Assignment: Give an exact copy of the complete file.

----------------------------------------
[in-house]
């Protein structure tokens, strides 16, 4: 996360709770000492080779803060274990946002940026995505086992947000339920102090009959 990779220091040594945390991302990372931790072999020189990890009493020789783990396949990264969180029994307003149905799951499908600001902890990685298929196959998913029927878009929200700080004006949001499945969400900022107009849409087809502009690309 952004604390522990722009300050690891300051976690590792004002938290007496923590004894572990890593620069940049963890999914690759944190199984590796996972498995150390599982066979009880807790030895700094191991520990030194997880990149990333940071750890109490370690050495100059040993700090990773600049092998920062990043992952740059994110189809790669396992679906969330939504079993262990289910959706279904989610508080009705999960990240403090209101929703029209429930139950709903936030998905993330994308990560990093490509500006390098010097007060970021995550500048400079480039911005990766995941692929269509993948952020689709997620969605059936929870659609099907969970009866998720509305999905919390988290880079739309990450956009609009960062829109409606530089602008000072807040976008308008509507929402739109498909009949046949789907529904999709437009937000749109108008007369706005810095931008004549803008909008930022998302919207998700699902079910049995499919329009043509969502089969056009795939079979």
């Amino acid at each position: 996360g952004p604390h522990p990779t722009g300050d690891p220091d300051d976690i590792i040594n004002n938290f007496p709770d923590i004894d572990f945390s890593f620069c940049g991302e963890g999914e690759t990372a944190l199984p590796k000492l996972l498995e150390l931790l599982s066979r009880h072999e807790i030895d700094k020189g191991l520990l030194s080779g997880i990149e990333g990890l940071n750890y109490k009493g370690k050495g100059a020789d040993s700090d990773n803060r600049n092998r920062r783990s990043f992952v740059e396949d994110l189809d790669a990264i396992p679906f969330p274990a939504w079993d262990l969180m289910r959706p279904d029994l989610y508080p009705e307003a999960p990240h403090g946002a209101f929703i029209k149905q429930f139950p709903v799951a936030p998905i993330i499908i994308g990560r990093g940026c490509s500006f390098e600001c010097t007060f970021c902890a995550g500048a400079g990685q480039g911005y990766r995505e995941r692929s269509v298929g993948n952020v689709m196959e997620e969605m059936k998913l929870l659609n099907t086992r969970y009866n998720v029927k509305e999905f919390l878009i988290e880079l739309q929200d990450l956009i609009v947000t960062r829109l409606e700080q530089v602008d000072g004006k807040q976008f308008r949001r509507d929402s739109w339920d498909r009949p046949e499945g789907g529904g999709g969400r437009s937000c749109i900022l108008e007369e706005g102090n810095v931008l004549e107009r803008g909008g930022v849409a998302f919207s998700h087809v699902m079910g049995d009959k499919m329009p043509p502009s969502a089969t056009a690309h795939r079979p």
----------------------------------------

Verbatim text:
[in-house]
């Protein structure tokens, strides 16, 4: 996360709770000492080779803060274990946002940026995505086992947000339920102090009959 990779220091040594945390991302990372931790072999020189990890009493020789783990396949990264969180029994307003149905799951499908600001902890990685298929196959998913029927878009929200700080004006949001499945969400900022107009849409087809502009690309 952004604390522990722009300050690891300051976690590792004002938290007496923590004894572990890593620069940049963890999914690759944190199984590796996972498995150390599982066979009880807790030895700094191991520990030194997880990149990333940071750890109490370690050495100059040993700090990773600049092998920062990043992952740059994110189809790669396992679906969330939504079993262990289910959706279904989610508080009705999960990240403090209101929703029209429930139950709903936030998905993330994308990560990093490509500006390098010097007060970021995550500048400079480039911005990766995941692929269509993948952020689709997620969605059936929870659609099907969970009866998720509305999905919390988290880079739309990450956009609009960062829109409606530089602008000072807040976008308008509507929402739109498909009949046949789907529904999709437009937000749109108008007369706005810095931008004549803008909008930022998302919207998700699902079910049995499919329009043509969502089969056009795939079979």
């Amino acid at each position: 996360g952004p604390h522990p990779t722009g300050d690891p220091d300051d976690i590792i040594n004002n938290f007496p709770d923590i004894d572990f945390s890593f620069c940049g991302e963890g999914e690759t990372a944190l199984p590796k000492l996972l498995e150390l931790l599982s066979r009880h072999e807790i030895d700094k020189g191991l520990l030194s080779g997880i990149e990333g990890l940071n750890y109490k009493g370690k050495g100059a020789d040993s700090d990773n803060r600049n092998r920062r783990s990043f992952v740059e396949d994110l189809d790669a990264i396992p679906f969330p274990a939504w079993d262990l969180m289910r959706p279904d029994l989610y508080p009705e307003a999960p990240h403090g946002a209101f929703i029209k149905q429930f139950p709903v799951a936030p998905i993330i499908i994308g990560r990093g940026c490509s500006f390098e600001c010097t007060f970021c902890a995550g500048a400079g990685q480039g911005y990766r995505e995941r692929s269509v298929g993948n952020v689709m196959e997620e969605m059936k998913l929870l659609n099907t086992r969970y009866n998720v029927k509305e999905f919390l878009i988290e880079l739309q929200d990450l956009i609009v947000t960062r829109l409606e700080q530089v602008d000072g004006k807040q976008f308008r949001r509507d929402s739109w339920d498909r009949p046949e499945g789907g529904g999709g969400r437009s937000c749109i900022l108008e007369e706005g102090n810095v931008l004549e107009r803008g909008g930022v849409a998302f919207s998700h087809v699902m079910g049995d009959k499919m329009p043509p502009s969502a089969t056009a690309h795939r079979p």